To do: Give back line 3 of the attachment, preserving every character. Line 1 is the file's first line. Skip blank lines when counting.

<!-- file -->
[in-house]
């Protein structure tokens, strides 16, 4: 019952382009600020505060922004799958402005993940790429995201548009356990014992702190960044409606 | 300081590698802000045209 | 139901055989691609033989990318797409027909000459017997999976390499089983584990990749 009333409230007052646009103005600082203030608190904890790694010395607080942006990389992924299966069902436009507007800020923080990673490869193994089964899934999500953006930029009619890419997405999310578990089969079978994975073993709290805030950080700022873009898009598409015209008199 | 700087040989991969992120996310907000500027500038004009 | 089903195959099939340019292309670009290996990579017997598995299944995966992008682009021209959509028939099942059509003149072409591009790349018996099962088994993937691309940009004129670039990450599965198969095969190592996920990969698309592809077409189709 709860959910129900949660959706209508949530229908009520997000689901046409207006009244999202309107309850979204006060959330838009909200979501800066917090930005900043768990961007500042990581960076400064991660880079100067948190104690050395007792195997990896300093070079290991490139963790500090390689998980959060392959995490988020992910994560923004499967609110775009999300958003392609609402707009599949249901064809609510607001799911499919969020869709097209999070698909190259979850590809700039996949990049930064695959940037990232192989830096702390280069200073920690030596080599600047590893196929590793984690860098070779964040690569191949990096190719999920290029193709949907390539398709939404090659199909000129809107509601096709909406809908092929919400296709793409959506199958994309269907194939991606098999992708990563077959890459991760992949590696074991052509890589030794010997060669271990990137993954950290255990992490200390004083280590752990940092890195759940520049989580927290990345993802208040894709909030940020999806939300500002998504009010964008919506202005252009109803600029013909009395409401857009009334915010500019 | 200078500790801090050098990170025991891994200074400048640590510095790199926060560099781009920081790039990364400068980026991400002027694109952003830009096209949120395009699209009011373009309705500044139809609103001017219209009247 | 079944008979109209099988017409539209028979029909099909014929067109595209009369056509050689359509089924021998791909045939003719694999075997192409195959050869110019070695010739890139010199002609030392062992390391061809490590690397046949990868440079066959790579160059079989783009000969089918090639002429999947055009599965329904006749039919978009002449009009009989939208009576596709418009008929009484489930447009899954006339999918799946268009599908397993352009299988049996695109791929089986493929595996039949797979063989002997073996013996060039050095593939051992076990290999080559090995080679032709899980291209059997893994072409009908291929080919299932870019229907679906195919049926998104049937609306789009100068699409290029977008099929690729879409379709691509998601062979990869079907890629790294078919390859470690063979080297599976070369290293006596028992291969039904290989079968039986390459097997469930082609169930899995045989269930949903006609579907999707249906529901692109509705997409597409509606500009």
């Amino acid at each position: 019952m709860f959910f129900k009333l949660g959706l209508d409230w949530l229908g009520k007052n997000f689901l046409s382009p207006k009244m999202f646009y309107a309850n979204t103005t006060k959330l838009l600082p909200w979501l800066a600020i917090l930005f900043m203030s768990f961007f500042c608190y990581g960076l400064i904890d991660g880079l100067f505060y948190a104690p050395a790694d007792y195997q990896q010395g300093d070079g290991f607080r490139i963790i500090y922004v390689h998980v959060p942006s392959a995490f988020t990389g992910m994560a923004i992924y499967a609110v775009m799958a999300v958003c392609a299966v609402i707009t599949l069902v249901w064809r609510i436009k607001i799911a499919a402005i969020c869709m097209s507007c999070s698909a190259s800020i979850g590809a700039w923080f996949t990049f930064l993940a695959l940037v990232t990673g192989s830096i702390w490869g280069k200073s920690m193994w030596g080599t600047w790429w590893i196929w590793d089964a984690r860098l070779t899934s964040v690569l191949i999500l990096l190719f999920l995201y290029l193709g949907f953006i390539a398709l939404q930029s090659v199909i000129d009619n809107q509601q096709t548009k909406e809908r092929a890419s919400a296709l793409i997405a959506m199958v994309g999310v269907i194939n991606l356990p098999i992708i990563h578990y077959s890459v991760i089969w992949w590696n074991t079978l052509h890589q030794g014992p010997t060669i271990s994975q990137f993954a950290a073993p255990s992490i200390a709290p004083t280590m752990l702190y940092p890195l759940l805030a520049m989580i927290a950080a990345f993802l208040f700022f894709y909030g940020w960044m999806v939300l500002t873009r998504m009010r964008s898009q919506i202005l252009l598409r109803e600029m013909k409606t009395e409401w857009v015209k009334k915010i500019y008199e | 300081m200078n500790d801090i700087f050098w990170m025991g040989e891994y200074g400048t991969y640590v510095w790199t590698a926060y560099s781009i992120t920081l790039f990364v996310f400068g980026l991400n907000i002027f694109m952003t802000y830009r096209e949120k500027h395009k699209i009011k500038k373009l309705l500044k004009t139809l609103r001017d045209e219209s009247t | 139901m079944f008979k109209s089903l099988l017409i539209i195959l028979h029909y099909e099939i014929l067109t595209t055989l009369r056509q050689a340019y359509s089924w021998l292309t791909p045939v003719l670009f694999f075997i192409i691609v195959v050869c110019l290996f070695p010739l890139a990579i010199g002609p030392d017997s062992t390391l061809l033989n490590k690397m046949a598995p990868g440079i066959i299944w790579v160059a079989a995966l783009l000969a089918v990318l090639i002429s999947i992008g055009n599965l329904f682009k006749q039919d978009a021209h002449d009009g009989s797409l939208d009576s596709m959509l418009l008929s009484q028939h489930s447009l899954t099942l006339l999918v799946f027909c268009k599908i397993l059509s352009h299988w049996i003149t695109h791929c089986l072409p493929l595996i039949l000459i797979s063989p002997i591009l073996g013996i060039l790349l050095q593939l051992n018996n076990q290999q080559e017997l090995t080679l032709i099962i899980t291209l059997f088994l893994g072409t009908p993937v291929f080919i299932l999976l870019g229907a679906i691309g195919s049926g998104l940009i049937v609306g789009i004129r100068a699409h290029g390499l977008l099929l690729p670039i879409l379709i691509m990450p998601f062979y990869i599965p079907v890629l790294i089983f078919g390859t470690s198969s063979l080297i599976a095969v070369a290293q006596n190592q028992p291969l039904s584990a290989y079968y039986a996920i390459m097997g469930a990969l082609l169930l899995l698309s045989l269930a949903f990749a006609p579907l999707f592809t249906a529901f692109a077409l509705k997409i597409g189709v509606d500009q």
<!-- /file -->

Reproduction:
């Amino acid at each position: 019952m709860f959910f129900k009333l949660g959706l209508d409230w949530l229908g009520k007052n997000f689901l046409s382009p207006k009244m999202f646009y309107a309850n979204t103005t006060k959330l838009l600082p909200w979501l800066a600020i917090l930005f900043m203030s768990f961007f500042c608190y990581g960076l400064i904890d991660g880079l100067f505060y948190a104690p050395a790694d007792y195997q990896q010395g300093d070079g290991f607080r490139i963790i500090y922004v390689h998980v959060p942006s392959a995490f988020t990389g992910m994560a923004i992924y499967a609110v775009m799958a999300v958003c392609a299966v609402i707009t599949l069902v249901w064809r609510i436009k607001i799911a499919a402005i969020c869709m097209s507007c999070s698909a190259s800020i979850g590809a700039w923080f996949t990049f930064l993940a695959l940037v990232t990673g192989s830096i702390w490869g280069k200073s920690m193994w030596g080599t600047w790429w590893i196929w590793d089964a984690r860098l070779t899934s964040v690569l191949i999500l990096l190719f999920l995201y290029l193709g949907f953006i390539a398709l939404q930029s090659v199909i000129d009619n809107q509601q096709t548009k909406e809908r092929a890419s919400a296709l793409i997405a959506m199958v994309g999310v269907i194939n991606l356990p098999i992708i990563h578990y077959s890459v991760i089969w992949w590696n074991t079978l052509h890589q030794g014992p010997t060669i271990s994975q990137f993954a950290a073993p255990s992490i200390a709290p004083t280590m752990l702190y940092p890195l759940l805030a520049m989580i927290a950080a990345f993802l208040f700022f894709y909030g940020w960044m999806v939300l500002t873009r998504m009010r964008s898009q919506i202005l252009l598409r109803e600029m013909k409606t009395e409401w857009v015209k009334k915010i500019y008199e | 300081m200078n500790d801090i700087f050098w990170m025991g040989e891994y200074g400048t991969y640590v510095w790199t590698a926060y560099s781009i992120t920081l790039f990364v996310f400068g980026l991400n907000i002027f694109m952003t802000y830009r096209e949120k500027h395009k699209i009011k500038k373009l309705l500044k004009t139809l609103r001017d045209e219209s009247t | 139901m079944f008979k109209s089903l099988l017409i539209i195959l028979h029909y099909e099939i014929l067109t595209t055989l009369r056509q050689a340019y359509s089924w021998l292309t791909p045939v003719l670009f694999f075997i192409i691609v195959v050869c110019l290996f070695p010739l890139a990579i010199g002609p030392d017997s062992t390391l061809l033989n490590k690397m046949a598995p990868g440079i066959i299944w790579v160059a079989a995966l783009l000969a089918v990318l090639i002429s999947i992008g055009n599965l329904f682009k006749q039919d978009a021209h002449d009009g009989s797409l939208d009576s596709m959509l418009l008929s009484q028939h489930s447009l899954t099942l006339l999918v799946f027909c268009k599908i397993l059509s352009h299988w049996i003149t695109h791929c089986l072409p493929l595996i039949l000459i797979s063989p002997i591009l073996g013996i060039l790349l050095q593939l051992n018996n076990q290999q080559e017997l090995t080679l032709i099962i899980t291209l059997f088994l893994g072409t009908p993937v291929f080919i299932l999976l870019g229907a679906i691309g195919s049926g998104l940009i049937v609306g789009i004129r100068a699409h290029g390499l977008l099929l690729p670039i879409l379709i691509m990450p998601f062979y990869i599965p079907v890629l790294i089983f078919g390859t470690s198969s063979l080297i599976a095969v070369a290293q006596n190592q028992p291969l039904s584990a290989y079968y039986a996920i390459m097997g469930a990969l082609l169930l899995l698309s045989l269930a949903f990749a006609p579907l999707f592809t249906a529901f692109a077409l509705k997409i597409g189709v509606d500009q």